South Korea's exports rose 4.7 percent on-year in the first 10 days of July on demand for chips and petroleum products, but the country suffered a trade deficit on soaring fuel costs, data showed Monday.
The country's outbound shipments stood at $15.8 billion in the July 1-10 period, compared with $15.1 billion a year earlier, according to the data from the Korea Customs Service.
Imports grew 14.1 percent on-year to $21.3 billion during the cited period, resulting in a trade deficit of $5.53 billion.
If the current trend continues, South Korea is likely to post a trade deficit for the fourth consecutive month in July due to soaring energy costs caused by the protracted war between Russia and Ukraine.
Exports, which account for half of the economy, rose 5.4 percent on-year in June, extending their gains to the 20th month, according to the trade ministry.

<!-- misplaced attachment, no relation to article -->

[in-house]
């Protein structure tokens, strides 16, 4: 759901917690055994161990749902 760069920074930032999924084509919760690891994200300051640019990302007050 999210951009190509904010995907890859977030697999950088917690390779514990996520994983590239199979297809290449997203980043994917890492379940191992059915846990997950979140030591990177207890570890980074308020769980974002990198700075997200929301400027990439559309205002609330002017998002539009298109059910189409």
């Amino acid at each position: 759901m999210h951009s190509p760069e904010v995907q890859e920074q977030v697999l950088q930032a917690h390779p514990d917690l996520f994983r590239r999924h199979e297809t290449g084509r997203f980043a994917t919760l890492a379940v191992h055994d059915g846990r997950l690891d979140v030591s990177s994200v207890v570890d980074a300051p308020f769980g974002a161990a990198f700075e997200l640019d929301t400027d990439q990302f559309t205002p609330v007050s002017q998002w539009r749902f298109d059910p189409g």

But high oil and commodity prices pushed up the country's imports, resulting in a trade deficit of $2.47 billion last month. In the first half, a trade deficit hit an all-time high of $10.3 billion.
Imports of crude oil soared 95.4 percent during the first 10 days of July, and those of coal jumped 125.8 percent. South Korea heavily relies on imports for most of its energy needs.
By sector, exports of semiconductors, a key export item, went up 10.4 percent on-year. Semiconductors accounted for about 20 percent of South Korea's exports.
Exports of petroleum products soared 96.7 percent on-year on the back of high oil prices.
Shipments of autos increased 6.1 percent despite a chronic shortage of auto chips. Autos accounted for some 7 percent of South Korea's exports.
By country, exports to China, South Korea's largest trading partner, fell 8.9 percent, while those to the United States rose 6.2 percent.
In June, the government forecast Asia's fourth-largest economy to grow 2.6 percent this year and inflation to spike 4.7 percent. (Yonhap)